Snack on street foods and regional dishes with Colombian culinary blogger Diana Holguín. She leads a three-hour Eats & Drinks walking tour in the food-centric Chapinero neighborhood. Five stops include a dessert shop that serves oblea (a caramel-filled wafer cookie) and a produce market where you can try pitaya, a fruit that grows on desert cactus. From $50. This appeared in the August/September 2013 issue. Image: Fernando Decillis
Watch the sunset from the rooftop pool lounge at this year-old hotel. The bar (pictured) serves quibbes (beef or lamb croquettes), carimañolas (stuffed corn-and-yucca fritters), and cocktails that feature such ingredients as Andean blueberry. Carrera 11 No. 86–74. This appeared in the August/September 2013 issue. Image: courtesy of B.O.G. Hotel
All those in the know know that Colombia has recently shed its illustrious past, emerging as a hotspot for the sophisticated traveler. And for good reason... from the grand colonial Spanish architecture to the charming cafe & boutique lined streets, the glorious private villas with balconies streaming with bougainvillea to the street plazas alive with salsa dancing & music, and the sultry Caribbean sunshine- Cartagena has something for everyone, all while maintaining its own identity. ... and then there is the wall. A rock-solid symbol of Cartagena's past - be it the conquoring of the Spaniards, the invasion of the Pirates, the days of Noriega or the endless people who have walked it over the past 400 + years, this wall has remained strong. And a sure way to be a part of this history is to bring your yoga mat to the wall at sunset and sweat it out...its also a sure way to get lots of attention, but, as you will quickly find out, the Colombian's are up for anything, anytime!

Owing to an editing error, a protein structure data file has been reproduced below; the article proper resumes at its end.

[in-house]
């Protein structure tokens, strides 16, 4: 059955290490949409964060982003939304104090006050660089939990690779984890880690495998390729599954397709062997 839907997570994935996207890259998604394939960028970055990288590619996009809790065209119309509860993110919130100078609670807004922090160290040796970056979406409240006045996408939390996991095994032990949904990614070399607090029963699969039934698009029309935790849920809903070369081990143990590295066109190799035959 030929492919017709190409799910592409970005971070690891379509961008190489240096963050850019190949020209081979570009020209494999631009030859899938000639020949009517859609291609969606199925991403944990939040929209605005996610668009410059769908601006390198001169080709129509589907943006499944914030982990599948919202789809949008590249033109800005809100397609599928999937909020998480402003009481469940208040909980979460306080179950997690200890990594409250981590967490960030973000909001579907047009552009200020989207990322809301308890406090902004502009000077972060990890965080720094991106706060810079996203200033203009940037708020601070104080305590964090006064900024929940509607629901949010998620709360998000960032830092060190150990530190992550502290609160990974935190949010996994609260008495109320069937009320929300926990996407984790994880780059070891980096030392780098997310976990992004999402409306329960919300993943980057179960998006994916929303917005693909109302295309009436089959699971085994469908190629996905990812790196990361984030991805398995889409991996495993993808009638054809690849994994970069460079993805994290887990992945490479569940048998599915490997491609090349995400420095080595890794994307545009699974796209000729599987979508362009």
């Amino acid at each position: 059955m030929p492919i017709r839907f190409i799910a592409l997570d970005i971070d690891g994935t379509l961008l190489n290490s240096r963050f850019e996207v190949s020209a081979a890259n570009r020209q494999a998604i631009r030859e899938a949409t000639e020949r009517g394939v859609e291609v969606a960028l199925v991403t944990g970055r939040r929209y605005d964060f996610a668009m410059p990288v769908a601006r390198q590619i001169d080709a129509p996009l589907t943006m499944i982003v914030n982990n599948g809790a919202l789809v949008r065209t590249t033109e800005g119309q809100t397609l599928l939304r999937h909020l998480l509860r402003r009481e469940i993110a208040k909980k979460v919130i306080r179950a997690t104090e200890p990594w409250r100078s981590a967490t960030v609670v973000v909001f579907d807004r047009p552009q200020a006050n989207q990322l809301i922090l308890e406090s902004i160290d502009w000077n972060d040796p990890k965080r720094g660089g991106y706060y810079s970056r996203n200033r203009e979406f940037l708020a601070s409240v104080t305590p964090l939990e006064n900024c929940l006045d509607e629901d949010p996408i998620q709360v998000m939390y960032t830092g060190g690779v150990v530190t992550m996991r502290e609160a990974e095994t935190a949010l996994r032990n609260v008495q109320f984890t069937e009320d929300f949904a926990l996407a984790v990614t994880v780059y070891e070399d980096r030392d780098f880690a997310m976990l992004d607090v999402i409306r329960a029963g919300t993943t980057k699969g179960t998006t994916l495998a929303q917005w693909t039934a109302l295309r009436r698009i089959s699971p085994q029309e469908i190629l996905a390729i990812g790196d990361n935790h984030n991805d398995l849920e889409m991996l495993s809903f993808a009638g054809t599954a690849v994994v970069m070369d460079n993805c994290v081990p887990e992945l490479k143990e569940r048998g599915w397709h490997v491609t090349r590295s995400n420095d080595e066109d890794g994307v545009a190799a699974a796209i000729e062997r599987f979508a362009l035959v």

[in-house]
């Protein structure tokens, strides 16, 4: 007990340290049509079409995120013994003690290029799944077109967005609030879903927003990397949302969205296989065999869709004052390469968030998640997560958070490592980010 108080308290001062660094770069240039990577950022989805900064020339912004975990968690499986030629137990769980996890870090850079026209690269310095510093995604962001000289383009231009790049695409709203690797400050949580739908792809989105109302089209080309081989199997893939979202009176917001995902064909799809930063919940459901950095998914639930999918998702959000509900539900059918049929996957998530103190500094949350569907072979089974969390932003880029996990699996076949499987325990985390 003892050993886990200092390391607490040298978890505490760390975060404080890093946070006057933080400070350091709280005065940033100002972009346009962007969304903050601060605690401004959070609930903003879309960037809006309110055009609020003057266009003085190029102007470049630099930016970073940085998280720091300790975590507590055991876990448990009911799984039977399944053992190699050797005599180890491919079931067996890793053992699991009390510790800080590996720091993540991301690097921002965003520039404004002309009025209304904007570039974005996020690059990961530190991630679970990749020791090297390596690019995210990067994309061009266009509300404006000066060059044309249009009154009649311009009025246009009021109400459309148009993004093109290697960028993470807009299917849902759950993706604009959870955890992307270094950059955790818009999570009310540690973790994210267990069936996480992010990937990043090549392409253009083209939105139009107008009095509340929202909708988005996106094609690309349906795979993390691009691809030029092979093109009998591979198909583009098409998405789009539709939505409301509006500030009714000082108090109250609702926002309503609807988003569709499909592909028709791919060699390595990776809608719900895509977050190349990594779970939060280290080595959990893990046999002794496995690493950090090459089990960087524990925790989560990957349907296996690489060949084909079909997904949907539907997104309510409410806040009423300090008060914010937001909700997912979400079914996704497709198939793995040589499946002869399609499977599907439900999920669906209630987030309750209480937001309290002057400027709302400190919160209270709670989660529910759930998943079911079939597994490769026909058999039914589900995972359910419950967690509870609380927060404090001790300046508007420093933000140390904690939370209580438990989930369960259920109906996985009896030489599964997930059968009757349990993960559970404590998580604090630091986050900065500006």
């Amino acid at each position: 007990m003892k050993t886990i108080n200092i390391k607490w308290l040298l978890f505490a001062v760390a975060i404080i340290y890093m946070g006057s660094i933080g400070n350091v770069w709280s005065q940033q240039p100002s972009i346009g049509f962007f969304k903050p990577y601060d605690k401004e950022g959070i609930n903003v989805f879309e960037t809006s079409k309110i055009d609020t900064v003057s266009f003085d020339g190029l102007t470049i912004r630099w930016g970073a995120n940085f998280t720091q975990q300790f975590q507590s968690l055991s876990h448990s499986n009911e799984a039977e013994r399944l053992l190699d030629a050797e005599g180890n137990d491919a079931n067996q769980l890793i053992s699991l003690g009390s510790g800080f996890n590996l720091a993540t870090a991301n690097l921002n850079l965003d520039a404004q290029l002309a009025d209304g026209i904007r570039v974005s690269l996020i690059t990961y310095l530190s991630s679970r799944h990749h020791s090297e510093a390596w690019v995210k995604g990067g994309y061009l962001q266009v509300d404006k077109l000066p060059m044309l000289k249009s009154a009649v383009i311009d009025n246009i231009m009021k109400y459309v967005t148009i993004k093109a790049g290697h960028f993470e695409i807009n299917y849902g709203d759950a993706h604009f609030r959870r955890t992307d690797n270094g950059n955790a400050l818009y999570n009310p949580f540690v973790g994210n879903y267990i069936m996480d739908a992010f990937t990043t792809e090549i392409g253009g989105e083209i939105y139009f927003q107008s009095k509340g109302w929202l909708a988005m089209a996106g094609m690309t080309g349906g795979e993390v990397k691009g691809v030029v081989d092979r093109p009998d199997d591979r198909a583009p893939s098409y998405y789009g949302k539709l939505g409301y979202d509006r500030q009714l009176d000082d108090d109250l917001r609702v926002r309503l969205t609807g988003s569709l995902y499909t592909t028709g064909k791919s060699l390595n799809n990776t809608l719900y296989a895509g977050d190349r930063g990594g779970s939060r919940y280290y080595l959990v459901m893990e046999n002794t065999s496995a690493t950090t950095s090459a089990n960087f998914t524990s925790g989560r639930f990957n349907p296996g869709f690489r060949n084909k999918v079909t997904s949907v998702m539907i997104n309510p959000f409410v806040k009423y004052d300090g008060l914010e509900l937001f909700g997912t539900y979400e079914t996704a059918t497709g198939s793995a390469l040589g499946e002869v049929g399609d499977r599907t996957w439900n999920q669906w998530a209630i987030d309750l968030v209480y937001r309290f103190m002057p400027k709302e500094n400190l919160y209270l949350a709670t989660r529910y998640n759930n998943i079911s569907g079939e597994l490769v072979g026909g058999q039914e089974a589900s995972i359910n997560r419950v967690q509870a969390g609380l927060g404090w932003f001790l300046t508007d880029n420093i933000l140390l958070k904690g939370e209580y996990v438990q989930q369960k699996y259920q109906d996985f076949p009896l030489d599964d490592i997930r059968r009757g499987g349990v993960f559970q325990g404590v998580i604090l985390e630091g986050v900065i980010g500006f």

Street vendors sell the best regional crafts. At Plaza Santo Domingo, look for artisans displaying beaded necklaces made from small chirilla seeds. Or try on mochilas, handbags that indigenous Colombians weave from natural and brown-dyed wool. High-end imitations were featured in Vogue; here you can get them from the source. —Milena Damjanov Photo by Stephanie Trapp. This appeared in the March/April 2011 issue.
The Museo del Oro houses more than 34,000 pre-Columbian gold relics, the largest collection on earth. The focal point is the 8,000-piece Offering Boat room, which holds the spectacular Balsa Muisca, a miniature model of a gold-and-copper raft bearing figurines that depict the initiation ceremony of a new ruler on Lake Guatavita. Legends say that each new chief would cover himself in gold dust and dive into the water to become “El Dorado,” or the gilded one. Carrera 6 No. 16–58, 57/(0) 1-343-2222. Image: courtesy of Museo del Oro
In the historic Candelaria district, the 42-room Hotel de la Ópera occupies two colonial townhouses and parts of a 1940s art deco mansion. Head up to the rooftop restaurant, El Mirador, to enjoy ajiaco (potato soup with corn, chicken, and aji chili) along with views of the city’s main cathedral. From $162. 57/(0) 1-336-2066. This appeared in the August/September 2013 issue. Image: courtesy of Hotel de la Ópera